Thursday, May 7, 2009

Obama is not the friend of reform we hoped he could be

Before his campaign began, Obama stated that drug abuse should be treated as a public health issue, not a criminal justice one.

Since he was elected all of his actions have belied his words. When his transition team opened as a forum to stimulate public involvement by posing questions for his administration, one question was most popular by far.

"Will you consider legalizing marijuana so that the government can regulate it, tax it, put age limits on it, and create millions of new jobs and create a billion dollar industry right here in the U.S.?"

The answer given was extremely unsatisfying, President-elect Obama is not in favor of the legalization of marijuana. While this answer was not unexpected, the one sentence answer given spoke volumes. Every other question in the top ten received at least a detailed answer and some had a paragraph devoted to them.

I never expected Obama to expend any political capital on drug policy issues beyond ending mandatory minimums. I did have fleeting hope that he would not express support for the drug war. These hopes were thrashed when after a trip to Mexico and meeting with President Calderon, he began speaking in the common prose of a prohibitionist. He expressed his commitment to Plan Merida, the Mexican version of the destructive and wasteful Plan Colombia. He also expressed the commitment to devoting law enforcement and military resources to reducing drug trafficking and abuse.

There were two campaign promises that Obama made on drug policy issues. He said he would end the federal ban on needle exchanges, which he believes reduce transmission of HIV and other diseases. The second was his promise to end raids on medical cannabis dispensaries in states where the law has authorized. The first went down in flames in February when the budget was released. It states unequivocally that no federal funds will be used for needle exchange programs. The second has been implemented with mixed results. Now when DEA raids a dispensary, they claim they are assisting local law enforcement agencies that are executing warrants based on violations of state law. It is obvious that Obama was naive at best to think that a rogue agency like DEA would actually abide by not only the letter but the spirit of his directive.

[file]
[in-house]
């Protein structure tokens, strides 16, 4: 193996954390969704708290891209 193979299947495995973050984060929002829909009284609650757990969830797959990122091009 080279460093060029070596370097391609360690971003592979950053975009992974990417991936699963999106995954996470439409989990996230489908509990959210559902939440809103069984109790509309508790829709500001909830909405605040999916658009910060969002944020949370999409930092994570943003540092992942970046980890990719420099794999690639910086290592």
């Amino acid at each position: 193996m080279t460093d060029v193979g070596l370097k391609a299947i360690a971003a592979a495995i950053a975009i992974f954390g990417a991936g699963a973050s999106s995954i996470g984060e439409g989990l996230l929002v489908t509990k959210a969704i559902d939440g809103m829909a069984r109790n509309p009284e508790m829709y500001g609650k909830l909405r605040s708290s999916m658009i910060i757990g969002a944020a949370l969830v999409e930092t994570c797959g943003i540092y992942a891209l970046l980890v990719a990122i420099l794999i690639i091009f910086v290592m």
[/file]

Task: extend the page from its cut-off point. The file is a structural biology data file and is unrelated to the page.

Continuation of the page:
Lastly, the Senate confirmed his nominee for Director of the Office of National Drug Control Policy, Gil Kerlikowske earlier today. He is former chief of the Seattle Police Department. Initially this pick was lauded, because compared to Bush's drug czar, he is a breath of fresh air. He did not object to making cannabis violations the lowest enforcement priority in Seattle. He sent officers to the annual Hempfest not with the intent of arresting anyone, but in a true public safety capacity. He also posed no opposition to the city's needle exchange program, which has become a model for others to follow. All that said Kerlikowske having a law enforcement background is disheartening. Whether the pick was made on principle or because of politics, it shows that Obama is not ready to approach drug abuse from a public health perspective as he said in the past.